• The brakes are from an E32 740i…all except the front rotors…they’re the lighter OEM parts from an E24 M6. If I get back to the PnP I’ll grab the E32 rear arms too, since they have bearings & reinforcing struts.

I’ve also updated the 80s electronics with donations from other machines:

  • The injectors came from several scrapyard I5 non-turbo Volvos.
  • A ’91 535i donated its Motronic 1.3 DME, sensors and mounting hardware. I’m currently updating it with an ’89 635CSi harness to make it all fit properly. The E34 harness isn’t quite long enough, since the E34 has a very convenient electronics bay on the passenger side of the engine compartment.
  • My scruffy E23 735i turbo donated a sweet AEM wideband O2 sensor supporting emulated output (that replaced an older TechEdge wideband O2 from a Euro E23 745i I rescued a while back).
  • The Hella H4 E-Code headlights were part of an E30 purchase I made in Wisconsin.
  • As mentioned, a Hawaiian ’89 635CSi gave me an engine wiring harness of the proper version and length.
  • The OEM Alpine CM5907 stereo head unit is from a scrapyard E28.
  • I’ve found some compatible Hella driving lights, they’ll replace the cracked lights currently installed in the front spoiler.

Finally, I needed quite a few new parts. The radiator had a hole, virtually all hoses needed replacement, the lift pump was dead, some suspension parts were badly worn and the motor needed many gaskets. I’m sure there was more but you get the general idea.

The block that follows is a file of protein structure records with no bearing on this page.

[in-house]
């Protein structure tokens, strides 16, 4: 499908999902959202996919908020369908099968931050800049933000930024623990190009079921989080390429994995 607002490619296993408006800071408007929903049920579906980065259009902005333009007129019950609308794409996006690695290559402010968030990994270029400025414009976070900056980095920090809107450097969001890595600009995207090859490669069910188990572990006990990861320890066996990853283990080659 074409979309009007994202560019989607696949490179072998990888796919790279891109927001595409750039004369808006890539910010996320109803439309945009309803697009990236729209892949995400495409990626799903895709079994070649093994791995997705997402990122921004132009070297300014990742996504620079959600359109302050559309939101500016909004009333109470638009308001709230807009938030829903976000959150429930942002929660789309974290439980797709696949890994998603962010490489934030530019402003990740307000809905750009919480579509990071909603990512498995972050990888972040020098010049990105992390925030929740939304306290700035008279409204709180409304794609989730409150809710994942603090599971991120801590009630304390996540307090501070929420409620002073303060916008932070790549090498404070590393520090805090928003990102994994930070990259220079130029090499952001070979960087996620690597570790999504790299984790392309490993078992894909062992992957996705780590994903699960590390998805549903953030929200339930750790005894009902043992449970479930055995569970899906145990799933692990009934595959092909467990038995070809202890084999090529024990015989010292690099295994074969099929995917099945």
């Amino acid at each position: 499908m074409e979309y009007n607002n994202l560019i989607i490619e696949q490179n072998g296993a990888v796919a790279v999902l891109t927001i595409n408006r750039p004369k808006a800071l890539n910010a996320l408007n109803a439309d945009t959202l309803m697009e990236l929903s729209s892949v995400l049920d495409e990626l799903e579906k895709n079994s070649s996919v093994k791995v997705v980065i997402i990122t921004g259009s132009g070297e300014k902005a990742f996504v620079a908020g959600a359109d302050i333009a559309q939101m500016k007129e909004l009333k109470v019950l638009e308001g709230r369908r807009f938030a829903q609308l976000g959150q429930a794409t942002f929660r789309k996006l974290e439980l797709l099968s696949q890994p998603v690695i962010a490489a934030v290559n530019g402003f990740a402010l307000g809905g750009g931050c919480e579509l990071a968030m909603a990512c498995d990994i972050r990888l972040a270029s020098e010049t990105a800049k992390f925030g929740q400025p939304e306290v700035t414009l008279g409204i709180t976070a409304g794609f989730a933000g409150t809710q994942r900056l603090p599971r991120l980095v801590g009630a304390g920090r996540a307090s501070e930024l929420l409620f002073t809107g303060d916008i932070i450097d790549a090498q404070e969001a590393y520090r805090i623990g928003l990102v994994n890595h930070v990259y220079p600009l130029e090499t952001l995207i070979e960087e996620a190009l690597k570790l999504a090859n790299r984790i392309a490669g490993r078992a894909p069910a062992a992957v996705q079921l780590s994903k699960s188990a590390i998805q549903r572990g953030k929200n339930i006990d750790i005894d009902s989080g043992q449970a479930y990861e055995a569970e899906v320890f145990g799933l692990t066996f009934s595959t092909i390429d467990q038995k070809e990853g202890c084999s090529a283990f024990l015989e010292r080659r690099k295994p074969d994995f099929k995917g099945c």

If you’re keeping count, that’s twelve donors (!). There could have been more, but I missed out on a few really good deals. These are the best parts I could find & fund; hopefully the sum of these parts ends up being better than the original! Early driving tests have been very promising.

I’m still working on this project…As we roll into fall 2018, the delays have piled up. Time for another winter slumber. Before I roll her back into the garage, I was inspired to try newer wheel designs. What do you think of these Motorsport wheels? They’ll require fairly thick spacers to fit the E24 hubs, but the design is growing on me. If I don’t sell them first…maybe they’ll be part of the package next year. These were standard equipment on the late-model E36 M3, usually in a staggered fitment. BMW labelled them “style 39”, M3 owners call them “Double-Spoke 2”, colloquially they’ve been dubbed “sunflowers”. I think they’re pretty.

Well, here it is December 2019…as you can probably tell, I can delay a project with the best of them. This car hasn’t moved in months, and what am I doing? Putting off any hard work to shop for wheels [car jewelry]. It’s fun! What can I say?